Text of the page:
Most yogi’s will tell you there is something about yoga that goes beyond the benefits of movement and exercise. Whether we can put our finger on it or not, most people experience something deeper and more impactful during a yoga practice than when lifting weights at the gym.
Traditional yoga is divided into 8 limbs which are essentially steps to take to reach what the ancient yogis called enlightenment. The physical poses we are all familiar with are just one of those limbs, and truthfully not even the most important one.(1)
The movements we associate with yoga are just one piece of a bigger picture.
What Does Yoga Do?
To say modern life is busy may sound like an understatement. It’s certainly an oversimplification of what can be a complex blend of family needs, work, extracurriculars and Netflix binges. We have a lot of things to do in our day to day, and usually not much time left over for stillness.
Yoga provides the opportunity to slow down. For many of us that can be a radical act. During the time we are on your mat, the only goal is to let all other things in life fade to the background and allow ourselves to be present in the moment.
This may be one of the few times we devote to being fully mindful and present. The feeling of letting everything else go can be empowering and liberating.
If one or more of these areas is out of balance or causing stress, then feelings of wellness can easily slip away.
Yoga Is Deep Mindfulness
Before mindfulness was a buzzword in our culture, it was a staple of what it meant to do yoga.
Being fully present in the practice means to focus all our attention on the feel of the breath or the sensation of the big toe. The shapes and movement are intended to draw us more fully into our physical experience, and from there to even deeper aspects of ourselves that are often hard to sense in the midst of our busy lives.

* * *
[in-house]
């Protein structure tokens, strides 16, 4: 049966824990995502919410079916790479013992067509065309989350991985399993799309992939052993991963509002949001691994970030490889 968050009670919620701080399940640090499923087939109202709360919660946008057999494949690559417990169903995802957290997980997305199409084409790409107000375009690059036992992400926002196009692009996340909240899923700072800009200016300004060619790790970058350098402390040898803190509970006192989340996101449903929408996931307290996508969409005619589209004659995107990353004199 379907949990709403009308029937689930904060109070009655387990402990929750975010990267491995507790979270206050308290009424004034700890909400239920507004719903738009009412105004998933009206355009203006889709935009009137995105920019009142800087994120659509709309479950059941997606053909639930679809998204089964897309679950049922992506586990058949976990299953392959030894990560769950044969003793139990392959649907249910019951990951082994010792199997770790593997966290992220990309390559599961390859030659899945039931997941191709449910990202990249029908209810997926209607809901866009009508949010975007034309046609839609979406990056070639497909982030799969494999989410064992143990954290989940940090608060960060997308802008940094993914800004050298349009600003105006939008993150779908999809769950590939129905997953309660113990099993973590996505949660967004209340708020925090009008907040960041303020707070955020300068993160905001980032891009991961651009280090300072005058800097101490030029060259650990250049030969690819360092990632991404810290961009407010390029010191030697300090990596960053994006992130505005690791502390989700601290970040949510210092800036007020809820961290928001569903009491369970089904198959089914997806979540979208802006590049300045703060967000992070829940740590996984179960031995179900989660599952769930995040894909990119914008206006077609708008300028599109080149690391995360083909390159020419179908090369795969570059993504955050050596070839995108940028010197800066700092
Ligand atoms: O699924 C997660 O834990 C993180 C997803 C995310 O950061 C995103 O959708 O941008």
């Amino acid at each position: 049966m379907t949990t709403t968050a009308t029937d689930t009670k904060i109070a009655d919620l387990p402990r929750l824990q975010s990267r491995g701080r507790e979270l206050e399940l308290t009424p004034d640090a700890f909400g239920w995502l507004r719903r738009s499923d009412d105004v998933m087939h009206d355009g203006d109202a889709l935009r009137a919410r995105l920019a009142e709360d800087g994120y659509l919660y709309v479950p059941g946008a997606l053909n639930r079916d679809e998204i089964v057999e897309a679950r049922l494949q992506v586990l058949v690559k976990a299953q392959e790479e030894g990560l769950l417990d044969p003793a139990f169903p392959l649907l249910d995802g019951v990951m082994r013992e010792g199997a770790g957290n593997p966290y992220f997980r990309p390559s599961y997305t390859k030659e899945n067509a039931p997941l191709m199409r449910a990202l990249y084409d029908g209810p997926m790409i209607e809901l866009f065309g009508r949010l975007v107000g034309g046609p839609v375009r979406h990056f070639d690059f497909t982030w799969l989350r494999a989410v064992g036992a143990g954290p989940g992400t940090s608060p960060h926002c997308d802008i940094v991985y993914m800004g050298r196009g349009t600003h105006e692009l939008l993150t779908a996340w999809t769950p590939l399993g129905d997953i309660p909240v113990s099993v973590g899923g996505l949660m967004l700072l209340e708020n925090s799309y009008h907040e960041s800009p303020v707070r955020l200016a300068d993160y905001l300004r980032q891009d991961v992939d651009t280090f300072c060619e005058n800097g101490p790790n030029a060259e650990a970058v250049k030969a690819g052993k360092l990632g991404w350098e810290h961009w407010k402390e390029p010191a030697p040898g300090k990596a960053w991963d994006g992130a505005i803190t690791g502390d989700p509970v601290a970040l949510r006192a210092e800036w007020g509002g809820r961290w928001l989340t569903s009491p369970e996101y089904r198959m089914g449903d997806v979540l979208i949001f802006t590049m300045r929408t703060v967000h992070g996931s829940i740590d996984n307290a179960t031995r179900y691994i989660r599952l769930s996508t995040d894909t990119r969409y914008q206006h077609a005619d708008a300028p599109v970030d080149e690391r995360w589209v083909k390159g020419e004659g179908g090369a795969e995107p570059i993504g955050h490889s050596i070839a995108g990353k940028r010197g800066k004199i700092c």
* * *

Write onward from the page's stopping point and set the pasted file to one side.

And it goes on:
The Body Is Our Way In
Without practice, it can be very difficult to sit in meditation or be still and quiet with our thoughts. Yet in order to experience true wellness in our whole being, that is exactly what we need.
Yoga invites us to start where we are most familiar: the body where we live.
It is much easier to be mindful of our body than our mind or spirit. Starting with the movement of our physical self and being mindful of the sensations of the body, we build the skills of focus that will allow us to extend mindfulness to other areas of our lives.
Yoga Can Be Powerful
But you don’t even need to think about it that way. If all you do is show up for the physical practice that’s really all you need. The mindfulness you build as you move and breathe will flow over into other aspects of your health and well-being.
What makes yoga so powerful is that even if all you think you are doing is moving your body, the other parts of your life are moving right along with you.